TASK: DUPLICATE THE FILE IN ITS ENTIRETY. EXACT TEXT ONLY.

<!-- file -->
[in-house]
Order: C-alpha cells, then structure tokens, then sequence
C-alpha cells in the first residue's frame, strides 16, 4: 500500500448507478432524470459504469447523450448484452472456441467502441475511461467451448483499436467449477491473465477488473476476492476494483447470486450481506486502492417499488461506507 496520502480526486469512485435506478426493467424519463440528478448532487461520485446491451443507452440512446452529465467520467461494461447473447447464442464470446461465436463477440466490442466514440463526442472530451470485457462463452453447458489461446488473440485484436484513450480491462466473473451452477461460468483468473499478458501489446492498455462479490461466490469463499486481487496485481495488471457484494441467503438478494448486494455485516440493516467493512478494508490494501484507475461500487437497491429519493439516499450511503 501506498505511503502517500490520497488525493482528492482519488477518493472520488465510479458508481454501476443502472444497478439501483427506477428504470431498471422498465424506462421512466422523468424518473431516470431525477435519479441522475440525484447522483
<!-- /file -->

[in-house]
Order: C-alpha cells, then structure tokens, then sequence
C-alpha cells in the first residue's frame, strides 16, 4: 500500500448507478432524470459504469447523450448484452472456441467502441475511461467451448483499436467449477491473465477488473476476492476494483447470486450481506486502492417499488461506507 496520502480526486469512485435506478426493467424519463440528478448532487461520485446491451443507452440512446452529465467520467461494461447473447447464442464470446461465436463477440466490442466514440463526442472530451470485457462463452453447458489461446488473440485484436484513450480491462466473473451452477461460468483468473499478458501489446492498455462479490461466490469463499486481487496485481495488471457484494441467503438478494448486494455485516440493516467493512478494508490494501484507475461500487437497491429519493439516499450511503 501506498505511503502517500490520497488525493482528492482519488477518493472520488465510479458508481454501476443502472444497478439501483427506477428504470431498471422498465424506462421512466422523468424518473431516470431525477435519479441522475440525484447522483